Issued: Thursday 9th June 2011
CQC ‘Hospital Spot Checks’ are picking up examples of good nutritional care practice as well as areas for improvement
In the Reports issued today by the CQC of hospitals that passed the essential nutritional care standards, there is evidence of excellent practice
- At the United Lincolnshire Hospital at Grantham, CQC found that the use of ‘MUST’ was consistent with care plans in place that were actively implemented and followed up. Training in nutrition is part of the Trust’s mandatory induction programme, and additional nutrition training is made available.
- At the Western Sussex Trust (Southlands, Shoreham) the nutritional needs of an elderly patient with dementia were being met well by staff in partnership with his family carers. The hospital was also using ‘MUST’ consistently with records completed and updated as patients were monitored and referral requests to, and consultations with, specialists such as SALT and dietitians noted.
Whilst the CQC expressed minor concerns regarding nutritional care in some hospitals, they also demonstrated elements of good nutritional care policies and practices for example:
- Whipps Cross at Leytonstone recorded screening for malnutrition for 96.6% of patients
- Salford has link nutrition nurses on each ward, 82% of all staff have received training in nutritional care, and CQC were able to see clear records for all patients at the highest risk of malnutrition.
Dr Mike Stroud, Chair of BAPEN responds:
"The CQC Spot Check Reports are extremely useful. Not only are these checks picking up the hospitals failing to provide the essential standards of nutritional care, they are also recording examples of good practice which all hospitals should adopt.
CQC have already told us that around 25% of 100 hospitals are failing their Dignity and Nutrition spot checks, but this means that 75% are meeting the essential standards.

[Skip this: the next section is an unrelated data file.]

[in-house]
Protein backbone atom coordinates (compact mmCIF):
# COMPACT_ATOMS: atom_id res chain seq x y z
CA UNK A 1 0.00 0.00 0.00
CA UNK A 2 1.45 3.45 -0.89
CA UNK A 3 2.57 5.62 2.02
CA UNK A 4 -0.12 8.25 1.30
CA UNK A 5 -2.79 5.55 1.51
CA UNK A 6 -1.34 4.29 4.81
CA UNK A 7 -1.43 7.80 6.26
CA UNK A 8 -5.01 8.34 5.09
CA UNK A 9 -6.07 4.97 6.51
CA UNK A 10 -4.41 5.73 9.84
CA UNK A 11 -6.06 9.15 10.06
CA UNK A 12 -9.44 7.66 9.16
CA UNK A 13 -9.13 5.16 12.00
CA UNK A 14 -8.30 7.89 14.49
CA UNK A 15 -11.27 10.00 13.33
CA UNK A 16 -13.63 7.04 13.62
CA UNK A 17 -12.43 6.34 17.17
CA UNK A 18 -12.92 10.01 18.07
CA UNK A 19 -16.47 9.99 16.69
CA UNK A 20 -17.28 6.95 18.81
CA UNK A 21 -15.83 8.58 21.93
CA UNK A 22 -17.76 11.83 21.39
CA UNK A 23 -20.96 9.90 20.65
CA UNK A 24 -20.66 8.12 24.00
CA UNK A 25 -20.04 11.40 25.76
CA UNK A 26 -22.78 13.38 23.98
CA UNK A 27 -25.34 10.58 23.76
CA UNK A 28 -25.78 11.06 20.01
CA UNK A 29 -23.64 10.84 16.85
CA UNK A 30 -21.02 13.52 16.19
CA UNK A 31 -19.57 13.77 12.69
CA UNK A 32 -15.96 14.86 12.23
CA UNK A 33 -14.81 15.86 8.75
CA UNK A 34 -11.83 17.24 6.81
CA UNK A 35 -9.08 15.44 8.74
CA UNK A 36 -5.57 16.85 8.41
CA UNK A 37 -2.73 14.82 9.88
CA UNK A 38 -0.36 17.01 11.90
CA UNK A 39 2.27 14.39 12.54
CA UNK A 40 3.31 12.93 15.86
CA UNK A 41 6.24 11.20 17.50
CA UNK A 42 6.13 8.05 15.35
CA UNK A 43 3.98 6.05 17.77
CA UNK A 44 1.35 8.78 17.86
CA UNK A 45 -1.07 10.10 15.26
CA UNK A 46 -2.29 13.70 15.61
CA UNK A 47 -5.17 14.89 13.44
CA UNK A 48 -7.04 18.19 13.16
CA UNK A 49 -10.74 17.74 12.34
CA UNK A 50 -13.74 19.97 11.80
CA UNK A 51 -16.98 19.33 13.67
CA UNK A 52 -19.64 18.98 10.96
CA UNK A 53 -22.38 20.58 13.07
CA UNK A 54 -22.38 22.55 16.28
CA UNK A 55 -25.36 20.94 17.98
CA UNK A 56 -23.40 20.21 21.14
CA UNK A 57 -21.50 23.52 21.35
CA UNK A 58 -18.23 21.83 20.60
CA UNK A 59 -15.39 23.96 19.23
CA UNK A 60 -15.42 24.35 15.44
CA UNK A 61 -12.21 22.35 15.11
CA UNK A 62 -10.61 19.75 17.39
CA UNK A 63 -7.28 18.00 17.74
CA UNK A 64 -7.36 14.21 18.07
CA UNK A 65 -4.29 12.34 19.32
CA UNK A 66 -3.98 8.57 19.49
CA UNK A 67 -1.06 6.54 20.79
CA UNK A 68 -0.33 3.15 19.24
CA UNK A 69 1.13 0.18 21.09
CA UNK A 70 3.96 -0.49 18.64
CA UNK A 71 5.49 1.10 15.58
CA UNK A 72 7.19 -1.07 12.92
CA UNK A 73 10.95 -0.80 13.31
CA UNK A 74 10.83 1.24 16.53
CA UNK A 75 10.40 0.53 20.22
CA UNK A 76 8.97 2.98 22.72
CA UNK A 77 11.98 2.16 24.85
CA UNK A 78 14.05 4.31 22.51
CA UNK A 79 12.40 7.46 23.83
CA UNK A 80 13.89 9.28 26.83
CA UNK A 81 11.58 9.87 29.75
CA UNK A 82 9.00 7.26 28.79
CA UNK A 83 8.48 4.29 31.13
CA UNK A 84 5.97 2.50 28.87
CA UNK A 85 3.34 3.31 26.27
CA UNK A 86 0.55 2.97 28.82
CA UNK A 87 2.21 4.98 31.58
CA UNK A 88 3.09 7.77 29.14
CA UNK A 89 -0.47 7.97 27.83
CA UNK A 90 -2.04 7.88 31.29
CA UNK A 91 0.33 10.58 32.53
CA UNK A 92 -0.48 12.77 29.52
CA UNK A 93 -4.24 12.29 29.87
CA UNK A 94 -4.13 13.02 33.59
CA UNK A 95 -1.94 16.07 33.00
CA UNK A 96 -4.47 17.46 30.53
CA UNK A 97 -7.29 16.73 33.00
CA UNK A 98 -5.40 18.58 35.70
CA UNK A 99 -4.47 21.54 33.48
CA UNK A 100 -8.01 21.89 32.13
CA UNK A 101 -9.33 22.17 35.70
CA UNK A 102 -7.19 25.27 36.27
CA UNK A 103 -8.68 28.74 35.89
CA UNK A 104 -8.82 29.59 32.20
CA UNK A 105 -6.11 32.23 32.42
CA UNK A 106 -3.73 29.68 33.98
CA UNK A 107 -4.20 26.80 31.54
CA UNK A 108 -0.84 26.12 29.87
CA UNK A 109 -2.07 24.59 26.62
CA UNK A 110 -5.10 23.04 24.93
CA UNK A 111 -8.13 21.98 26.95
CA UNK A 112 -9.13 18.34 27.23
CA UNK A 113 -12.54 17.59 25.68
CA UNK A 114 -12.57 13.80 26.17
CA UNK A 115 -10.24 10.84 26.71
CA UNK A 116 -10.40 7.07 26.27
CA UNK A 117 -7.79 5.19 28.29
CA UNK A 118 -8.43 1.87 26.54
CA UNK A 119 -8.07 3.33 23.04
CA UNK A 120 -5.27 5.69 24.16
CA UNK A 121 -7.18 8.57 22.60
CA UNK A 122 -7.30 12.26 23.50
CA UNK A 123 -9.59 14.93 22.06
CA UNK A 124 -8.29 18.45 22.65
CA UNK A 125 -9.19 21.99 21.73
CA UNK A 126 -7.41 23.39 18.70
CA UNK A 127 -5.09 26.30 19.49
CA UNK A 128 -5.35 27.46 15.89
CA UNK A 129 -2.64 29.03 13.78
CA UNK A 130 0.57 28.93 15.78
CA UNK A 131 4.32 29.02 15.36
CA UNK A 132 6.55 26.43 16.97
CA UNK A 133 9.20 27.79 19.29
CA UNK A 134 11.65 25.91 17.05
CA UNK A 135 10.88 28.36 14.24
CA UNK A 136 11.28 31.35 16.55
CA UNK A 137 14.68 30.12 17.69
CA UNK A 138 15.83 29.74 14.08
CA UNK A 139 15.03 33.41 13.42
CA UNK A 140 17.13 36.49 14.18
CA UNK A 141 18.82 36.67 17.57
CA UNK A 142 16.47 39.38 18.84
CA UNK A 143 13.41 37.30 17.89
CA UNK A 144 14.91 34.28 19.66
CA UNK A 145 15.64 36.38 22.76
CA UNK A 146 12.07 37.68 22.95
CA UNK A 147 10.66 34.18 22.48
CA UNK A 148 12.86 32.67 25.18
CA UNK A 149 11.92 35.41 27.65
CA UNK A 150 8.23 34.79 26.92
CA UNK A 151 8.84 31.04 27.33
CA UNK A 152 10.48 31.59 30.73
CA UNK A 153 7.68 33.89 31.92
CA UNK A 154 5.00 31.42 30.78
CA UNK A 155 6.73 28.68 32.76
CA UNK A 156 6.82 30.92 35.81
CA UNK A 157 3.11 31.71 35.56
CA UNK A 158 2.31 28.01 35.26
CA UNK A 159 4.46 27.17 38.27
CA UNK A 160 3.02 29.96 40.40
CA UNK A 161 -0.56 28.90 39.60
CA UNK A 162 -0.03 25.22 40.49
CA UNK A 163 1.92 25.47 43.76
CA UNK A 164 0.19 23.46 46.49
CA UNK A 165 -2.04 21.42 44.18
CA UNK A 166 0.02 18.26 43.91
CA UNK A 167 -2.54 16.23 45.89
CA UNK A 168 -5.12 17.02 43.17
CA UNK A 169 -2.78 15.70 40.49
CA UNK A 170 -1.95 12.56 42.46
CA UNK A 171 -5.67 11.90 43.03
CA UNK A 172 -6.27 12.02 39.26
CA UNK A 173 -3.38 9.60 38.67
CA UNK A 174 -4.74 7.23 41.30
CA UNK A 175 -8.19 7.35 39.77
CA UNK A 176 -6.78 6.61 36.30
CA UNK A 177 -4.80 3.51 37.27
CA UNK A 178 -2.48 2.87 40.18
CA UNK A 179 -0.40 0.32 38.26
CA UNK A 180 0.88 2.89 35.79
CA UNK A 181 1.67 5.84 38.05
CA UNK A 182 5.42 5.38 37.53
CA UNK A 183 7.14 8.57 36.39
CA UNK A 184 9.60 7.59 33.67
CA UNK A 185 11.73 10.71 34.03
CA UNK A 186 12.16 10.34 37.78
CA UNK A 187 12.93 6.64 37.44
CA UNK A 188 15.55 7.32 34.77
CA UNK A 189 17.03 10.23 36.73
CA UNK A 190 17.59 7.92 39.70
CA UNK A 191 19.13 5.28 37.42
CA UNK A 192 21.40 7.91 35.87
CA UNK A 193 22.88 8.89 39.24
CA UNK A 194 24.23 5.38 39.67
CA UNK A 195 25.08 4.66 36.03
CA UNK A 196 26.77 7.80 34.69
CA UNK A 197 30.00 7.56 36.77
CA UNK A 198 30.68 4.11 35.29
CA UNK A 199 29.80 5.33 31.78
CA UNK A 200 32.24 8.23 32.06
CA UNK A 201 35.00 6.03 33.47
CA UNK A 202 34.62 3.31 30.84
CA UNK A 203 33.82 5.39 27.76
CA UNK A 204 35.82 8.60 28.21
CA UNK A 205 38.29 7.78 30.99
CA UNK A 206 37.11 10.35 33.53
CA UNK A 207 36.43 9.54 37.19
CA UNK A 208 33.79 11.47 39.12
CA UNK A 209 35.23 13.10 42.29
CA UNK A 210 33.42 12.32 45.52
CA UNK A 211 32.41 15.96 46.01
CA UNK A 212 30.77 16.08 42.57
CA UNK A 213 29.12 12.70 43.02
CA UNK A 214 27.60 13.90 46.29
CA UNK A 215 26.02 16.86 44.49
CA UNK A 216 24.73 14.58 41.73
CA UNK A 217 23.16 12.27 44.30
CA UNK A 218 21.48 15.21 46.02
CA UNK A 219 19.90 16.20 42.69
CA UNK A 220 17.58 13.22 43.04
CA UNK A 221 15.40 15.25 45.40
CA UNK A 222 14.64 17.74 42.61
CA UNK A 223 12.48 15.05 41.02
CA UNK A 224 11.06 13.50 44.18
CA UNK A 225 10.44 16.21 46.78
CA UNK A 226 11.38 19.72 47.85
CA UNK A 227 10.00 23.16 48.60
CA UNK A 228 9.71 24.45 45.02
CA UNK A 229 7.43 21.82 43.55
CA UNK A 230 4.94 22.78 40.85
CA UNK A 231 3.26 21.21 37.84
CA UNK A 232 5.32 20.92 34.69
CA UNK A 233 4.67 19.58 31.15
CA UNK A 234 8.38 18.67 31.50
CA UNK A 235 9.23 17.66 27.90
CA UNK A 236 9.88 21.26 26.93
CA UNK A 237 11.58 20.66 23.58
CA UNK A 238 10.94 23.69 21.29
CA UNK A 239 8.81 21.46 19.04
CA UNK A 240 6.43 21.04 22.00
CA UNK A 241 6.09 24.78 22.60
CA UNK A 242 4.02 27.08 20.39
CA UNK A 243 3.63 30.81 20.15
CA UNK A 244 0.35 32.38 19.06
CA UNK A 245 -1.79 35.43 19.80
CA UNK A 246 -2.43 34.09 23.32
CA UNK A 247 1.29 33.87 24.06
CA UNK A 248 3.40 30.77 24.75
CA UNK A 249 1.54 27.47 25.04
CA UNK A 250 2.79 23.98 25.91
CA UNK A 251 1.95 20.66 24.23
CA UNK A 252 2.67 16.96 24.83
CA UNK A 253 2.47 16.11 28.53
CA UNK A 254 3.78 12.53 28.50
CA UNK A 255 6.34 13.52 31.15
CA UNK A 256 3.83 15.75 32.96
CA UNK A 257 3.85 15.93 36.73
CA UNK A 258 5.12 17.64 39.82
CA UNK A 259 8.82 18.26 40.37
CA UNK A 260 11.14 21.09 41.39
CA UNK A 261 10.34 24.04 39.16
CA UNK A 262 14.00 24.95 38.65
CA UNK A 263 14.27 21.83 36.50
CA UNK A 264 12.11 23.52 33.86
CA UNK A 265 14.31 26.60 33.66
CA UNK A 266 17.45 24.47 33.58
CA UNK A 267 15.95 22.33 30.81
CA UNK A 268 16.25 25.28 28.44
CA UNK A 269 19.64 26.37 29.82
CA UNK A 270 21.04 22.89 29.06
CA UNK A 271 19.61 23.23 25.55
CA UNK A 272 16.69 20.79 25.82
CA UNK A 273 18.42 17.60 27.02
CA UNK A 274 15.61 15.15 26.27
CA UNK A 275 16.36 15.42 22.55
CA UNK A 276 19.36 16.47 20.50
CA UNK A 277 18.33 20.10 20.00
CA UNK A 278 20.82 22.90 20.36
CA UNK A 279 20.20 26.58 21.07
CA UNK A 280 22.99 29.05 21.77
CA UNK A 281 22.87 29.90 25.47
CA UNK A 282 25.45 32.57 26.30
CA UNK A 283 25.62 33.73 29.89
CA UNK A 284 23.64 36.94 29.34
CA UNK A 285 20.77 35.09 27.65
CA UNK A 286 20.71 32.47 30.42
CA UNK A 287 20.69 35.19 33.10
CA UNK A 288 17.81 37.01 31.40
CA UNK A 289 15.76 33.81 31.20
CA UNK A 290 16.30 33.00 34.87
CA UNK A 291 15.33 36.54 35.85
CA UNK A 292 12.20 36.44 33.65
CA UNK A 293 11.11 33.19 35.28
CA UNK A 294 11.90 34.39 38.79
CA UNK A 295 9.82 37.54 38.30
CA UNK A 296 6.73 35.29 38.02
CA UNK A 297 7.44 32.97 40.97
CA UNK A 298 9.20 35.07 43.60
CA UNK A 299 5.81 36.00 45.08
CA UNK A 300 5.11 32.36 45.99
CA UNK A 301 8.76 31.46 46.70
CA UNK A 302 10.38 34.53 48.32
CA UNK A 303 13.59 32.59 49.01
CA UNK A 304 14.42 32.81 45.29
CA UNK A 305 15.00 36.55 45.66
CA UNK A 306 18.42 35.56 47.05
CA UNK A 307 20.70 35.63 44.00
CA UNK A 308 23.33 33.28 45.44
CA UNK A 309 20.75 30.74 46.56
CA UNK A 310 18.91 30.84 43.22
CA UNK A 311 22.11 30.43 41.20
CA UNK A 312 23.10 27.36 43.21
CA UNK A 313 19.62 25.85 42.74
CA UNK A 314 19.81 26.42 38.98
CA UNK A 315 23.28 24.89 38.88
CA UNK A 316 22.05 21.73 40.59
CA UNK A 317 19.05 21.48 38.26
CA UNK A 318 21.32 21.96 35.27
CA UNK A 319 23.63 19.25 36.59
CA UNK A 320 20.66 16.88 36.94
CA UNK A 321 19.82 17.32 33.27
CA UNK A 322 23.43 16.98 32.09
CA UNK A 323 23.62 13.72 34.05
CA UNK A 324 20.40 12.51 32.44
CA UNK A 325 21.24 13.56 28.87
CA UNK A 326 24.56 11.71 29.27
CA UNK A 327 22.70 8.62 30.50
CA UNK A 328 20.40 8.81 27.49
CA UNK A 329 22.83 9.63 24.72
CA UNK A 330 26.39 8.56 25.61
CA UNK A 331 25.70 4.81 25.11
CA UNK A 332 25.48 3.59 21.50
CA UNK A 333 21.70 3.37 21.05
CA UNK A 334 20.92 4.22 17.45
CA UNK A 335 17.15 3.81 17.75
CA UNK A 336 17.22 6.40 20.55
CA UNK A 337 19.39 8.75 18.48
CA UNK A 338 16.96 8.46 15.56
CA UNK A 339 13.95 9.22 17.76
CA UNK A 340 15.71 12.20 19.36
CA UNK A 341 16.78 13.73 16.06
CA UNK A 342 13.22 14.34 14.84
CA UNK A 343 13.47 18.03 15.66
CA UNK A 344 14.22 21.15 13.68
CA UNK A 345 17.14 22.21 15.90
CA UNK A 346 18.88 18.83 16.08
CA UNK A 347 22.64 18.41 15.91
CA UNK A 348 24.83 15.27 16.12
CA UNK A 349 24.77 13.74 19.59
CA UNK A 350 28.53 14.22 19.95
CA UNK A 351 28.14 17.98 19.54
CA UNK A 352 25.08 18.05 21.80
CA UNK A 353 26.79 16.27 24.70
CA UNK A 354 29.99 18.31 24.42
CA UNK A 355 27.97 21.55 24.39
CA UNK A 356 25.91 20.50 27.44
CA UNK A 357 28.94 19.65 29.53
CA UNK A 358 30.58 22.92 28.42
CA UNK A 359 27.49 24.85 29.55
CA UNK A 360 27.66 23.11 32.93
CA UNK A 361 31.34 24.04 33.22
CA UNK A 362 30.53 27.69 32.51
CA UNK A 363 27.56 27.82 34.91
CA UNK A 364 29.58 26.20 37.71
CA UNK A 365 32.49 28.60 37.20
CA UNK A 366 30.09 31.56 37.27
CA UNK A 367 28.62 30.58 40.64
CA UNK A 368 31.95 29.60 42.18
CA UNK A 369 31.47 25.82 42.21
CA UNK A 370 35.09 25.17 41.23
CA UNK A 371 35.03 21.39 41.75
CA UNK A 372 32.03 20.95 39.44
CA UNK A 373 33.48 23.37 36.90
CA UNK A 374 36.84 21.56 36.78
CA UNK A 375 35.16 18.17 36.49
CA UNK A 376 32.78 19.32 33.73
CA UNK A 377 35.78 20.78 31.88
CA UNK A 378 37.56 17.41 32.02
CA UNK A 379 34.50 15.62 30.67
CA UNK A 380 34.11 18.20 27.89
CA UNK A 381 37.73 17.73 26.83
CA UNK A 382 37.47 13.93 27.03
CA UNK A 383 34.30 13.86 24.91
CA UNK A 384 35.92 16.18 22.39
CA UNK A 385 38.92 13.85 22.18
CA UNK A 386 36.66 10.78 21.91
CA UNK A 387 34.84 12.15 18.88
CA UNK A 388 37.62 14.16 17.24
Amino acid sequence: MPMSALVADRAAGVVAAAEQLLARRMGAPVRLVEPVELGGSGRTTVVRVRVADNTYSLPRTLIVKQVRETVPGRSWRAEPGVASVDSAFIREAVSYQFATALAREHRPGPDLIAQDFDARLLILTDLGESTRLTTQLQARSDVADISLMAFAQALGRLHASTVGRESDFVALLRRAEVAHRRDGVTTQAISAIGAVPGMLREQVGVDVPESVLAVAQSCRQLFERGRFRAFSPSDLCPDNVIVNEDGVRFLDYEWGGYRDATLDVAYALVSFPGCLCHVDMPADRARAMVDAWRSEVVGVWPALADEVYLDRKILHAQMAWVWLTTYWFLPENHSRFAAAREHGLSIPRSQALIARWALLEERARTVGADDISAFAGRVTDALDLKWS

BAPEN’s question therefore is – if one hospital can do it, why can’t they all?
There really is no excuse. Hospitals have all the evidence, guidance and training materials they need - much of it provided by BAPEN. They should by now have made nutritional care a priority as they are legally obliged to do, and focused on redesigning systems to ensure that good nutritional care is delivered to all patients, whether that’s help with eating and drinking, provision of special diets or supplements, or interventions such as tube feeding.
It is unacceptable that patients are still being let down by managers and staff over this fundamental issue of care."
The hospital in this batch of reports Great Yarmouth (James Paget) that failed the CQC spot check on nutritional care, uses BAPEN’s ‘MUST’ to screen for malnutrition, but the CQC found that no robust procedures are in place to ensure appropriate follow-up or implementation of care plans. In addition not all staff received training in nutritional care or use of ‘MUST’
Three further hospitals in Swindon, Salford and Leytonstone passed the essential standard in nutritional care but the CQC reported ‘minor concerns’. These focused on food choice and meeting special dietary needs, inconsistent documentation across wards and inconsistent use of the ‘MUST’ for screening.
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